In the domain of design, aestheticization of certain technical tools, commodities or events means an attempt to make them more attractive, seductive, appealing to the user. Here, being aestheticized does not prevent the designed object from being used — on the contrary, it enhances and spreads the object’s use by making it more agreeable to the user. In this sense, we should see the whole art of the premodern as not art but design.
The designer and the engineer must be able to work by drawing with a stick in sand. Everything beyond this is a conflation of their work with the embellishment, commercialization and industrialization of their work.
[…] People are learning the tool, not the craft. I see people all over talking about how they can't just switch because they know Unity […]. "Game design" is a skill. Unity is not a skill, it's a tool. The ability to carry a skill to another tool is something that modern software companies are actively trying to stop you doing. Do not let them.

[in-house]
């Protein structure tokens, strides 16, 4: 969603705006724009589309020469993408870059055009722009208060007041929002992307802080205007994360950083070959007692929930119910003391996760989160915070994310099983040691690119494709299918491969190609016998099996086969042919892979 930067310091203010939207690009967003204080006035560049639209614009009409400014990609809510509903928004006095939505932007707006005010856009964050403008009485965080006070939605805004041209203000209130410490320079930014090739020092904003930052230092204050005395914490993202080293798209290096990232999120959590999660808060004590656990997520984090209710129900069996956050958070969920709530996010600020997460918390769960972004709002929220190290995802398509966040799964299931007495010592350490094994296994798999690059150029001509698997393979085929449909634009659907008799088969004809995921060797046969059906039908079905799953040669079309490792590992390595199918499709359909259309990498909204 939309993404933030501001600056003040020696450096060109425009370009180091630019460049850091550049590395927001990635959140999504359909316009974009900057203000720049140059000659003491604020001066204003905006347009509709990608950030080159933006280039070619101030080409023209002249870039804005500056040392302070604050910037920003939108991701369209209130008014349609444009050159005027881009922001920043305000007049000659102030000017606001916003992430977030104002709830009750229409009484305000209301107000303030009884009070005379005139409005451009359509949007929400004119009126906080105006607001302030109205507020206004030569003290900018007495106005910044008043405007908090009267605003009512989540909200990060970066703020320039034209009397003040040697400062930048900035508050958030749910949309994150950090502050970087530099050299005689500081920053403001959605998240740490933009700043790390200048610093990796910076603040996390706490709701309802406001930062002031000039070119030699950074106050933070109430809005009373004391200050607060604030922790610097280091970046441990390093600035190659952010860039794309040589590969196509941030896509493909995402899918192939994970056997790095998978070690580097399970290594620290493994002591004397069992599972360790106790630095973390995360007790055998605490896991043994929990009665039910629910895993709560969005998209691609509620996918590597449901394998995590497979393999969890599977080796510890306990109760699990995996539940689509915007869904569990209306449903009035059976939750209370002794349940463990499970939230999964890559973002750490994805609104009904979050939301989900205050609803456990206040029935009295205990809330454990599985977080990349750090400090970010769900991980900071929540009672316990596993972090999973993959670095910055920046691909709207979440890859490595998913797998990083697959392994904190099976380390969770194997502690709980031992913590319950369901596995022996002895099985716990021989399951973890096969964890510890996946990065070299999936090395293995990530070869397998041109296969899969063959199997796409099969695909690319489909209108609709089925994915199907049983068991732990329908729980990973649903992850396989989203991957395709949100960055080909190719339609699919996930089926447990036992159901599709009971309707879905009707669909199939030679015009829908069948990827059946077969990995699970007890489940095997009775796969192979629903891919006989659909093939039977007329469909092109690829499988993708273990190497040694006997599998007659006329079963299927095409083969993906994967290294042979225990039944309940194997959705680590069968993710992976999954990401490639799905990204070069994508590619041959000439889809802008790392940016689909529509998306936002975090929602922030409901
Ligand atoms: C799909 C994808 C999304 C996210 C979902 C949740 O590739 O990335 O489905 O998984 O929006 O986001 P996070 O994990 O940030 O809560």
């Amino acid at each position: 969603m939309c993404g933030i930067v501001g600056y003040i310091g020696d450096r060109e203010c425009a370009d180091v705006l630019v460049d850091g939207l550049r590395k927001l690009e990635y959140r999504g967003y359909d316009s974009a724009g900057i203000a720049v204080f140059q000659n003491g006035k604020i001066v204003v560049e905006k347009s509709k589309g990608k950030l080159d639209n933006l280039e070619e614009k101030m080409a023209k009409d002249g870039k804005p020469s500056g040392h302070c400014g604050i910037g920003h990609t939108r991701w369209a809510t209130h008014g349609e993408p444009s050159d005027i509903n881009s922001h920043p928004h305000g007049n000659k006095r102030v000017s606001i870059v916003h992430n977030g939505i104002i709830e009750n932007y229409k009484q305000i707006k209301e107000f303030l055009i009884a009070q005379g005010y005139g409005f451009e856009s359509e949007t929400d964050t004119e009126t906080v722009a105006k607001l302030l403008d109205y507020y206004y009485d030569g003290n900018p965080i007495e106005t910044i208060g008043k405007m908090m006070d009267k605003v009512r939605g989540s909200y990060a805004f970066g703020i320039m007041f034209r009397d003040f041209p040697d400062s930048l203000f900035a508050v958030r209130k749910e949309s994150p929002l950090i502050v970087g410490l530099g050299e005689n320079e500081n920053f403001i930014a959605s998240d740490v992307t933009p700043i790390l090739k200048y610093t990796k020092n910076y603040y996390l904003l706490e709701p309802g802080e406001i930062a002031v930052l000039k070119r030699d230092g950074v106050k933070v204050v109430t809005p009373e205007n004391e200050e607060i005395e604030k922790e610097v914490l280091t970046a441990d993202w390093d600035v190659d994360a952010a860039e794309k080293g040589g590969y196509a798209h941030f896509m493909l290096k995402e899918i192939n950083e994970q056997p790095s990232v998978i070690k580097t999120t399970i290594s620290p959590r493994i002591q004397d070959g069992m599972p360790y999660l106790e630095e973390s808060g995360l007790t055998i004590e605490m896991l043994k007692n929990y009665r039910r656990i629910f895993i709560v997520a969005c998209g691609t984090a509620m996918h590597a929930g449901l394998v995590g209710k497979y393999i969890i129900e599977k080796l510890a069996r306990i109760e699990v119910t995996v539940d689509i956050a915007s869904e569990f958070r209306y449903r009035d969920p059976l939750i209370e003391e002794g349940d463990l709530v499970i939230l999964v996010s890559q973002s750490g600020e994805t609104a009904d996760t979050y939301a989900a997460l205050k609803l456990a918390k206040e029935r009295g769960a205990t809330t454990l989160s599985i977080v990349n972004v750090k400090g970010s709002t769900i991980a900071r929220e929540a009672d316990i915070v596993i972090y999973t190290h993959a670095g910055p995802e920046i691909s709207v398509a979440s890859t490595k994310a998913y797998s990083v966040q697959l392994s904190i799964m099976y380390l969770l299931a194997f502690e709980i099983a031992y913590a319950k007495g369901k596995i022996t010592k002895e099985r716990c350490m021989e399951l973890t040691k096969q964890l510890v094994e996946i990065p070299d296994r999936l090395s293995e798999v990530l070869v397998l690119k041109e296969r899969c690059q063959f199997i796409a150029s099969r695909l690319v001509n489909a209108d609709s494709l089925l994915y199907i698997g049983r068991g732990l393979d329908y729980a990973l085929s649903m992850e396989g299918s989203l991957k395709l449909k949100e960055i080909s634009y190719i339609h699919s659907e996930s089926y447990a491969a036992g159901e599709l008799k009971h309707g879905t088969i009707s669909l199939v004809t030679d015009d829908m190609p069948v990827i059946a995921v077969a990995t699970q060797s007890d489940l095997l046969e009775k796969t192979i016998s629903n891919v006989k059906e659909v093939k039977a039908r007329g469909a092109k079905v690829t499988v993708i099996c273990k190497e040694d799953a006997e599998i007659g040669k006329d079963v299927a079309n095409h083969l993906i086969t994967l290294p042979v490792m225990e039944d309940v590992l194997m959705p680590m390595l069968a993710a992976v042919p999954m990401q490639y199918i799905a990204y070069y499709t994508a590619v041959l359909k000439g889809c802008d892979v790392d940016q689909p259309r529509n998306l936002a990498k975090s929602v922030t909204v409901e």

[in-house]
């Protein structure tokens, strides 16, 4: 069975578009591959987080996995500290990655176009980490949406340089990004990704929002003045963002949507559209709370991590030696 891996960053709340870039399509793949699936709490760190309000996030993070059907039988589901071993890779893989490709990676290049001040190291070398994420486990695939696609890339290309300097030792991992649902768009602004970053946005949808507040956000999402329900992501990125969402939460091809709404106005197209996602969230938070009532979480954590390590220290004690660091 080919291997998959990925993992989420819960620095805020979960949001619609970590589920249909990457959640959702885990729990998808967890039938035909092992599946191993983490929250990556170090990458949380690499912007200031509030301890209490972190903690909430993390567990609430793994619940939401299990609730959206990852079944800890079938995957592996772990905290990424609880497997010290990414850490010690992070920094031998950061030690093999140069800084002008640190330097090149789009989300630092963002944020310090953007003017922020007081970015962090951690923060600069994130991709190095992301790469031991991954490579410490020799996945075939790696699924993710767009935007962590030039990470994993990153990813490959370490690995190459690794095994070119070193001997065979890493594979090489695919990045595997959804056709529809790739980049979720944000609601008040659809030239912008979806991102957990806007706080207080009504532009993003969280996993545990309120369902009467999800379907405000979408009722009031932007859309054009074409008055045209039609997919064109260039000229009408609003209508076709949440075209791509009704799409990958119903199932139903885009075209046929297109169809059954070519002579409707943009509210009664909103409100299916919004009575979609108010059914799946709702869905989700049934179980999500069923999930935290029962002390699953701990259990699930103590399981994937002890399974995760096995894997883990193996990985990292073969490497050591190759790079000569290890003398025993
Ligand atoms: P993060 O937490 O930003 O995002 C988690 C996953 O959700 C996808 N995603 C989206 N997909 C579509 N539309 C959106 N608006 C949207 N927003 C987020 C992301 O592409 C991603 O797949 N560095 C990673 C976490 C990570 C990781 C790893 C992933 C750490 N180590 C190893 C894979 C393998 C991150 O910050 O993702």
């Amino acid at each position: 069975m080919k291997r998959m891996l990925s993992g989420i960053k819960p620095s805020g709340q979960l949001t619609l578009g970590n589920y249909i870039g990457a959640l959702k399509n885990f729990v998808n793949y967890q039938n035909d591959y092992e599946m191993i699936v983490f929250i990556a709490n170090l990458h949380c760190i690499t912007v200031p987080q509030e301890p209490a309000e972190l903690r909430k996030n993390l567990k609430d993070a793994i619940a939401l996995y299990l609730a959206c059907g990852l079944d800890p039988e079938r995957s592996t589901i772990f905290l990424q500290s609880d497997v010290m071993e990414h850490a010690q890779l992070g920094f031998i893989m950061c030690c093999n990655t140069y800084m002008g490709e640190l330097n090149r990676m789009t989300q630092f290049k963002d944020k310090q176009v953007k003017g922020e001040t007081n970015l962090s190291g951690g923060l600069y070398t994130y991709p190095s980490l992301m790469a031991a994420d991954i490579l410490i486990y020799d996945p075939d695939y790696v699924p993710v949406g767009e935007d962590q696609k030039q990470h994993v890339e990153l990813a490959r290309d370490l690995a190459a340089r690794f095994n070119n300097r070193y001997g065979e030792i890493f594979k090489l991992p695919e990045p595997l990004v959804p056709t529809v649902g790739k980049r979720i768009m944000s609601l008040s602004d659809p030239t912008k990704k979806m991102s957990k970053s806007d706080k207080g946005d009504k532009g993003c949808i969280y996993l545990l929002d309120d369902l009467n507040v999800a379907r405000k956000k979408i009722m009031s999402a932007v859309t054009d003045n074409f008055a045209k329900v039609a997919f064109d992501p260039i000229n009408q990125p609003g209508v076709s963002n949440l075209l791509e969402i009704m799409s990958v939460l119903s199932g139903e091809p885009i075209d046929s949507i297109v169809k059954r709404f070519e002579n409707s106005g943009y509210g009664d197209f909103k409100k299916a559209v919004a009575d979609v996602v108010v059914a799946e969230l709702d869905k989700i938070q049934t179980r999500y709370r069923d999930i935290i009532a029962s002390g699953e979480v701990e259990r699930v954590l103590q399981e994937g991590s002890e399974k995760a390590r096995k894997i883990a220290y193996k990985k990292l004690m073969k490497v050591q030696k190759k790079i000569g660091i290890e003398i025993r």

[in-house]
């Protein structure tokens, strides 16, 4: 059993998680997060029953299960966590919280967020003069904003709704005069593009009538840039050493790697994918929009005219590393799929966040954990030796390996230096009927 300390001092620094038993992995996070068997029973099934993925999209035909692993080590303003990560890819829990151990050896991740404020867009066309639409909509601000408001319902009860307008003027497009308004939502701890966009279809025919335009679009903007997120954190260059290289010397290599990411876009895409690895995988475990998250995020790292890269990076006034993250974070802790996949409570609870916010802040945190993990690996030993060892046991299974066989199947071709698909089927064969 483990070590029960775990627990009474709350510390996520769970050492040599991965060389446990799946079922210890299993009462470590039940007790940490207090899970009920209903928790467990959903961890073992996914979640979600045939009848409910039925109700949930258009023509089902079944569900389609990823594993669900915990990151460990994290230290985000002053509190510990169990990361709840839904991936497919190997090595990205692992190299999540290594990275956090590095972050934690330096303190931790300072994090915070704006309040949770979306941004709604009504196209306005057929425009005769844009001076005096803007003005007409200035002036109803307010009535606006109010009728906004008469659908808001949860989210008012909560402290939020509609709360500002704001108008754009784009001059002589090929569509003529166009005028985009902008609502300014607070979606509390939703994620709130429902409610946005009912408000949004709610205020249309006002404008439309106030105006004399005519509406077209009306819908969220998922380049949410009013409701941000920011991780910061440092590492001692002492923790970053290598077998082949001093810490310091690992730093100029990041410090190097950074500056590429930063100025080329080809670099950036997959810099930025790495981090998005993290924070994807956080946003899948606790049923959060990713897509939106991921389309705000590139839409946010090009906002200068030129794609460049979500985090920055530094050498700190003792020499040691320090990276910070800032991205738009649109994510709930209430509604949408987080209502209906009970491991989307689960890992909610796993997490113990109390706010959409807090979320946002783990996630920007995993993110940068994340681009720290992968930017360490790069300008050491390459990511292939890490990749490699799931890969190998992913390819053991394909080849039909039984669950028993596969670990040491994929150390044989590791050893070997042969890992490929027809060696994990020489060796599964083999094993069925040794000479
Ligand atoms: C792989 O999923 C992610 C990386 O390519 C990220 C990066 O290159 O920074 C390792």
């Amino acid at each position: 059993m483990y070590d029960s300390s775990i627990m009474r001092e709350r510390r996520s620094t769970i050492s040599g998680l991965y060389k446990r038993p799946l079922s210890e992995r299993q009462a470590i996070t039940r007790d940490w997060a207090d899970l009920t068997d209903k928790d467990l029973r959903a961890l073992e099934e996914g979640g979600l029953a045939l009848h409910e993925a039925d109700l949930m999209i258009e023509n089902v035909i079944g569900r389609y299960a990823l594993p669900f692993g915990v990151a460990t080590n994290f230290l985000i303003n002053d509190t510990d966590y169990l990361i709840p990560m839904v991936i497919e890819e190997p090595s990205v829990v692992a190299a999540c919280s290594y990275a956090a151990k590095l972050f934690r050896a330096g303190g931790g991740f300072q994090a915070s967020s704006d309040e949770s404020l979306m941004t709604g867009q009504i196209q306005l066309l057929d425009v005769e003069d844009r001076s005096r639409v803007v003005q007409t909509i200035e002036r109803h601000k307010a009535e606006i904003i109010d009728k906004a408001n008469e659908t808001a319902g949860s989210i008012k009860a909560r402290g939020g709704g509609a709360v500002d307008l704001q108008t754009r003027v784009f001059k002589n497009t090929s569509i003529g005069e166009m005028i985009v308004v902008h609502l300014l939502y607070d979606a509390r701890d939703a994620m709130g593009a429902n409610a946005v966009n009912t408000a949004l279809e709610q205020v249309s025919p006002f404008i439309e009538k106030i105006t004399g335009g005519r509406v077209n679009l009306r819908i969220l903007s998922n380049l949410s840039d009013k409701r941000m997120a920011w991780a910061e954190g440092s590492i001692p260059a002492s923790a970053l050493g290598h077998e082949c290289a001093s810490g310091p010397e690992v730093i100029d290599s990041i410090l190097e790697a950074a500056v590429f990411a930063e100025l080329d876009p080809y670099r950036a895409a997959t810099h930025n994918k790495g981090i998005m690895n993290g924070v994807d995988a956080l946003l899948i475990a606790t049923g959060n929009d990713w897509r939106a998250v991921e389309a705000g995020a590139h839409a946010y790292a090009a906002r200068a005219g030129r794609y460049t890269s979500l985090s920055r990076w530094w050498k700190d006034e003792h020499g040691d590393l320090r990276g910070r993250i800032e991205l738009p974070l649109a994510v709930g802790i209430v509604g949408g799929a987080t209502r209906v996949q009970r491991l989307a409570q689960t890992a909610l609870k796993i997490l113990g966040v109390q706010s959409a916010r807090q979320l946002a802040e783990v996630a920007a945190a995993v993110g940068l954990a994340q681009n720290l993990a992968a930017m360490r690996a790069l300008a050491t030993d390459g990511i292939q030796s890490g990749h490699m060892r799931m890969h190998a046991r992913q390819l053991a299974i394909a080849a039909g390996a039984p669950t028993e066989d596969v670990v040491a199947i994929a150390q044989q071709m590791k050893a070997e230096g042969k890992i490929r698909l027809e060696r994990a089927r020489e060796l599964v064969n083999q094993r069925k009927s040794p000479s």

– Harley, aka. Qxoko https://qxoko.io
Overemphasizing tools is common in design and engineering. Tools, their customization and implementation are discussed more frequently and readily than the psychological and social patterns that enable design teams to create works of quality.
Conflating tools with skills may be a result of approaching a discipline with a focus on results and applicability – focusing on learning how to get the job done rather than understanding its context and greater implications.
The designer and the engineer must strive to be independent of any tool. Their work is intellectual and social. They must be able to express their solutions using any tool available to them.
You don’t produce a product by designing it. The process of creating a product generates the design.